While thus engaged the war broke out, and he enlisted for three months in Company F, Seventh Illinois Infantry. At the end of his term of service he re-enlisted for three years in Company G, Forty-ninth Illinois Infantry. His three-years' term of service expiring, he again re-enlisted, and served until September, 1865, when he was mustered out with his regiment at Paducah, Ky., after having served four years and six months. He was present at, and took part in, the following engagements: Fort Donelson, Shiloh, Corinth, Little Rock; was with the force that accompanied Gen. Sherman in his expedition into Alabama; also with Gen. Banks in his Red River expedition. He was engaged in the attack on Fort Darouche, the battles of Pleasant Hill, Tallahatchie, Franklin, Nashville, and several severe skirmishes. Upon his first re-enlistment he was appointed Third Sergeant; February 1, 1865, he was promoted to Orderly Sergeant; April 20, of the same year he was commissioned as Second Lieutenant, and in August, 1865, was appointed acting Adjutant of the regiment, which position he held when mustered out.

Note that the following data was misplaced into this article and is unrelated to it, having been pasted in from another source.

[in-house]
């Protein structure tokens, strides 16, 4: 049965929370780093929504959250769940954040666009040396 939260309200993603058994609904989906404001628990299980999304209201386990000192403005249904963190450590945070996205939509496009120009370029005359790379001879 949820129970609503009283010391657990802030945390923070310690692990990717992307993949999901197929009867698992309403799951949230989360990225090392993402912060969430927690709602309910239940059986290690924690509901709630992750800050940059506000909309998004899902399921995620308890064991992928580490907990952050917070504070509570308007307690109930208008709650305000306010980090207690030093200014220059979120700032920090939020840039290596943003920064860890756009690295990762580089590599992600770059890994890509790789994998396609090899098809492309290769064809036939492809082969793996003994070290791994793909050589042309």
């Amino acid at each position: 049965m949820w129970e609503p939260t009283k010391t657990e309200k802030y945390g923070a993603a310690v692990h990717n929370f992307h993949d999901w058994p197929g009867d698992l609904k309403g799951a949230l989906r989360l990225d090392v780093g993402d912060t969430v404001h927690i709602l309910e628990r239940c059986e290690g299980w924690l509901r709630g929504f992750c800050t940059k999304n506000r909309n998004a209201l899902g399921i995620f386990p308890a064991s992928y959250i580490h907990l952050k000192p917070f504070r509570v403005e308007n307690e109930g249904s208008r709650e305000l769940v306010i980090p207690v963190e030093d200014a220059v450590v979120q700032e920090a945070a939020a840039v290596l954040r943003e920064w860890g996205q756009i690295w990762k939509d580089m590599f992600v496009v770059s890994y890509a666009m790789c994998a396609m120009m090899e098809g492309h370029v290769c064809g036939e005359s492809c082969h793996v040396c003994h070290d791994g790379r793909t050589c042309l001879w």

Leaving the army he returned to Jersey County, Ill., where he resumed farming, and in 1868 moved to Kansas, settling in Jefferson County, locating on the quarter-section of land he purchased of the railroad company. In 1877 he moved to Lawrence, Kan., where he became engaged in the hardware and implement business, in which he remained until April, 1878, when he sold out his business and became traveling agent for the McCormick Reaper Company. In December, 1879, he moved to Wakeeney, Trego County, where he is now engaged in the furniture business, and also that of boots and shoes. In October, 1881, he was appointed Sheriff of Trego County, to fill an unexpired term, and is now holding the position of Under Sheriff. In Jersey County, Ill., June 30, 1864, while at home on a veteran furlough, he was married to Miss Catherine Aulthouse, the issue of this marriage being Georgiana, born July 6, 1866, and died August 10, 1867; Elmer E., born May 19, 1868; William P., the survivor of twins, born February 3, 1870; Mary Alice, born January 3, 1872; Ross, born February 1, 1876, and died January 26, 1880; Albert M., born August 22, 1877, and Ethel May, born April 18, 1881.